However, Firestore isn't scalable and will gradually cost more money. I'm not referring to the cost of using Firestore but the costs of maintaining it. In the long run, using Firestore will require more and more developer time because of the limitation detailed above.

Using Firestore as a database will become more and more costly because the development team will either maintain the data with migration scripts and checks or implement error protections in the code.

That's why, although Firestore is technically scalable, I don't think its use is. Choosing this database for an MVP is great and speeds the development time, but using it isn't suited in the long run.

Google provides some uses cases for Firebase. Firestore is recommended for simple features added in an application rather than a fully-fledged database solution. Google explains how Firestore could be used for a user profile or a real-time inventory.

There is no mention of Firestore used as the sole database for a whole project. This might be done intentionally by Google because they want developers to use the Real-Time Database the offer.

What Are the Alternatives

It would make no sense to write an article showing some weaknesses of Firestore without proposing alternatives.

The first solution that comes to mind is Supabase which sees itself as an open-source replacement for Firestore. Superbase offers an SDK, supports live data updates, and will soon support cloud functions. This solution is attractive because the data is stored in a PostgreSQL database. A future article will undoubtedly be dedicated to this solution.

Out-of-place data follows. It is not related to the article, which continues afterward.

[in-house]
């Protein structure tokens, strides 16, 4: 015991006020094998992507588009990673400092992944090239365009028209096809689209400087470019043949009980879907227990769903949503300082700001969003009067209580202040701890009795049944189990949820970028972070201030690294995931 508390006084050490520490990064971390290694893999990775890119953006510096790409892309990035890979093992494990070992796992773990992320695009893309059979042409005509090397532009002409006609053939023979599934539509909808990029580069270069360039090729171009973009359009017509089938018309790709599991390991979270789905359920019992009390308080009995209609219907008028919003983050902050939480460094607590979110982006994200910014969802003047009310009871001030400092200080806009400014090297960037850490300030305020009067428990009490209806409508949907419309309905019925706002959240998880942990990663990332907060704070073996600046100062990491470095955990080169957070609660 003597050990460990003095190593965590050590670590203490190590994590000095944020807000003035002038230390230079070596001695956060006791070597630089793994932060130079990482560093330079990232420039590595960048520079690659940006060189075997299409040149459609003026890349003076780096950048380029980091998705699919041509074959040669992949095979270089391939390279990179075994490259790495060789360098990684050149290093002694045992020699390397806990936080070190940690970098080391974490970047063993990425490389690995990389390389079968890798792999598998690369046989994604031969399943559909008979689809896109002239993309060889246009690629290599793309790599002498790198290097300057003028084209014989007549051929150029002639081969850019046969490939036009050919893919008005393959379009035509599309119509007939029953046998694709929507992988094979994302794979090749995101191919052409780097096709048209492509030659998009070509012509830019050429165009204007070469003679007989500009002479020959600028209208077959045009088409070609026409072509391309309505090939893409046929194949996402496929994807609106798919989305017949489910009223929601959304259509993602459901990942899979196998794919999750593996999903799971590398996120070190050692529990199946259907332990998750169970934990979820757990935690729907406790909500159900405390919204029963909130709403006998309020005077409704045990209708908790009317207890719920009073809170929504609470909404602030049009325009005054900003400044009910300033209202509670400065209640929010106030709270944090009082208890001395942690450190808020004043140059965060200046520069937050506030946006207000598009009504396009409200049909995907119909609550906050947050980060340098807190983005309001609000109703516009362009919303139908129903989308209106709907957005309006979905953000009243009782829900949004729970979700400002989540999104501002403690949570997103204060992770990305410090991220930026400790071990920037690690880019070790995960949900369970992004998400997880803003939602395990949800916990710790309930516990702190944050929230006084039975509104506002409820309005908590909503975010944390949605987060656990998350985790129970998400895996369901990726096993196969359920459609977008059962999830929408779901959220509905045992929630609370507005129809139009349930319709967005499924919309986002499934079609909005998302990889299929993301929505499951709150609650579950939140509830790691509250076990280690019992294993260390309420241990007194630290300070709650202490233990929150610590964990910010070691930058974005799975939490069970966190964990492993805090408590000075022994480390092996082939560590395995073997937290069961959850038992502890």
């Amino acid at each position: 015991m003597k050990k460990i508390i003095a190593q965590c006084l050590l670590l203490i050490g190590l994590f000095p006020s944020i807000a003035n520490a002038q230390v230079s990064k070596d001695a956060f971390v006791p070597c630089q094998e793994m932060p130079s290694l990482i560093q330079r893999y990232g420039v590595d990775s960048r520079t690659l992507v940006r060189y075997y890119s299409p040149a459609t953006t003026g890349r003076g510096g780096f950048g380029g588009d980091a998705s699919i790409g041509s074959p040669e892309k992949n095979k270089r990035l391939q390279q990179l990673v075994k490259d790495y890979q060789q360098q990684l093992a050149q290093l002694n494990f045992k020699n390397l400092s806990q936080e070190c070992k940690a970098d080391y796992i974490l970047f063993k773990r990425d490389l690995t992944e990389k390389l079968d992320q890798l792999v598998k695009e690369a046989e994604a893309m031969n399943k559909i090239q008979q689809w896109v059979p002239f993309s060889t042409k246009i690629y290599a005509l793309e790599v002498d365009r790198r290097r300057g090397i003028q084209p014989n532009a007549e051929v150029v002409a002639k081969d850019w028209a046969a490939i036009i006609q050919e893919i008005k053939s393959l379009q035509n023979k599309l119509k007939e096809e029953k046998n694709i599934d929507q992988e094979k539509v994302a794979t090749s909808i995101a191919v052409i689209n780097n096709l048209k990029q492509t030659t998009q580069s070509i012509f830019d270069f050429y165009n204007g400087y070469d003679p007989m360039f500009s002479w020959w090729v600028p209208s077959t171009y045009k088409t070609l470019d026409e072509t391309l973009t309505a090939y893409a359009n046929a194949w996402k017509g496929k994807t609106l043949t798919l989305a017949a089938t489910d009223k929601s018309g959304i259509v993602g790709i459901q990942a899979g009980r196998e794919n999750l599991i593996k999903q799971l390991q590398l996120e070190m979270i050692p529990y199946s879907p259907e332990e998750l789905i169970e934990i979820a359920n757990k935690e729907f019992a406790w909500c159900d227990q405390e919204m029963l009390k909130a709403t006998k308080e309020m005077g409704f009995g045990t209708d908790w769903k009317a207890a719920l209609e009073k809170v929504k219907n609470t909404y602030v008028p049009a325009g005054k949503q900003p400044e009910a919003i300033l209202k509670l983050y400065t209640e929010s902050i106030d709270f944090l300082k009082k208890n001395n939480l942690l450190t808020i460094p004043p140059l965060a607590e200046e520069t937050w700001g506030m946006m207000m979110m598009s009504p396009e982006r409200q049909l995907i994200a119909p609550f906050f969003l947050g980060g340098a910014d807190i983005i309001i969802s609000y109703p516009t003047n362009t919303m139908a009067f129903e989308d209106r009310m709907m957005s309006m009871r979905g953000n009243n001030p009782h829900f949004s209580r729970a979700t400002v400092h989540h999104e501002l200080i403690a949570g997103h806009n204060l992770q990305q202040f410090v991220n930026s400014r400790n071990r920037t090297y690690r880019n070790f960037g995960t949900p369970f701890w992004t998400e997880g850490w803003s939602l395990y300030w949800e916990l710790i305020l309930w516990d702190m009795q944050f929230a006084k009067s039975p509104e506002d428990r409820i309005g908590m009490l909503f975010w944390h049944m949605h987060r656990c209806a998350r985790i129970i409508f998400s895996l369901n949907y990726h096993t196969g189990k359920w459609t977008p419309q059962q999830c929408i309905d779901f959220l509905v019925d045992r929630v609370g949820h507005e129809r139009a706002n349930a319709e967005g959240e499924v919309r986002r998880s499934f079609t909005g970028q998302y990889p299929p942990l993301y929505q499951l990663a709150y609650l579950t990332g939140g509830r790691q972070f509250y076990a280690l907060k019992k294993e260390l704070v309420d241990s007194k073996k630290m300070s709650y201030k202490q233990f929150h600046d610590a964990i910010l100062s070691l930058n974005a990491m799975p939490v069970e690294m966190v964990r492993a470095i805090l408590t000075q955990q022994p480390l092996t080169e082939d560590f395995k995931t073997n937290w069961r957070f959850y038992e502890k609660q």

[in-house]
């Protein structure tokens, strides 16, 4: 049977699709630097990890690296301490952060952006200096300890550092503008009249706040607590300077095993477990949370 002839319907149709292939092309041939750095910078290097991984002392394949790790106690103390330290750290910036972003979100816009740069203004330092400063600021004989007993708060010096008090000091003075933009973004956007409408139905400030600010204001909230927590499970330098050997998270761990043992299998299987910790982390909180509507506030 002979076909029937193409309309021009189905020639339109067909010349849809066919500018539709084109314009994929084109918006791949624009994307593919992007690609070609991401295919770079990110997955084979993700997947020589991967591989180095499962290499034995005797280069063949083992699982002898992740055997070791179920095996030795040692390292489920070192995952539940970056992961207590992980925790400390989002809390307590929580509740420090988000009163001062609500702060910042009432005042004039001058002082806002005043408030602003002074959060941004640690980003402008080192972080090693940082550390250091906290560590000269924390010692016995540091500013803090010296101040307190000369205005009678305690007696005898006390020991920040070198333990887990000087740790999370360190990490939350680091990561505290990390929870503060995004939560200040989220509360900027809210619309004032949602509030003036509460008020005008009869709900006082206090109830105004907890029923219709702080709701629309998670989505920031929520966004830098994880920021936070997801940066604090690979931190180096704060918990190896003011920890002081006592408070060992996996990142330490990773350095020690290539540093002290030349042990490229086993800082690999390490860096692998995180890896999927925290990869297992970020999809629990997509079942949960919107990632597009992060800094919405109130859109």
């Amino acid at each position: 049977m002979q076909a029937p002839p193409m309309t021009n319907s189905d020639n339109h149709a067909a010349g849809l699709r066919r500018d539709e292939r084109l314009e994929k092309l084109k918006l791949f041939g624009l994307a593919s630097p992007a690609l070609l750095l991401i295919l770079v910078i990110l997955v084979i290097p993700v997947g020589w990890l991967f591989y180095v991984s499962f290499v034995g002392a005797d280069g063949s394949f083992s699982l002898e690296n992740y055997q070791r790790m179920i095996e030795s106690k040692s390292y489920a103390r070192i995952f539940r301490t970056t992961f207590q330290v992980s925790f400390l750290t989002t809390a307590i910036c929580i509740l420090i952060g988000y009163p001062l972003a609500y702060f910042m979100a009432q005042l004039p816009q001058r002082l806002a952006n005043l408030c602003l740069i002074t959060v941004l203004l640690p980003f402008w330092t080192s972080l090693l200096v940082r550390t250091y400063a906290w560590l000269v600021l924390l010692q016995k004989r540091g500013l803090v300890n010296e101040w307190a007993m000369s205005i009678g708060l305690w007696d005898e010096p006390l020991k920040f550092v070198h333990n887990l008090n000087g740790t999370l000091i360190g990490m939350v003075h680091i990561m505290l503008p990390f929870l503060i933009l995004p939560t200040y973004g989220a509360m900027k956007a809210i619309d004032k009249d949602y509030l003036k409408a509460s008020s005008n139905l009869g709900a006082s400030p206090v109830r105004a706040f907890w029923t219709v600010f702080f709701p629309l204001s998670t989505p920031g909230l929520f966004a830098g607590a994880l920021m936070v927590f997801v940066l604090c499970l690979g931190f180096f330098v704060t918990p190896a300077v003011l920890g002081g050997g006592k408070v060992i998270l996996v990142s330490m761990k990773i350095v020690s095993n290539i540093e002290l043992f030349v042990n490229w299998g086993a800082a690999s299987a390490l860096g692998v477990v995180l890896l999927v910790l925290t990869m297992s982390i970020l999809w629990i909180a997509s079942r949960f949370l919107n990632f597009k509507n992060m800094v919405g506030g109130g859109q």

Superbase is not the only database service, but it is a serious alternative to Firestore. Some competitors, such as Back4App or Backendless, can be mentioned because both offer a live database.

It is also possible to talk about solutions that require more work to be set up but are very efficient. For example, Django or Laravel allows creating powerful back-end used by many services. Comparing Firestore and these services is not totally fair because they are not similar. It is, however, possible to do without Google and use Django or Laravel as a database storage solution. That's why they are mentioned anyway.

The purpose of this article is not to trash Firestore. It is an excellent product that allows for rapid prototyping. There are many cases where Firestore makes sense. However, it is not a universal solution, and there are some points to consider before deciding to use this solution in an application. It also showcases alternatives such as Supabase that could be better suited for some projects.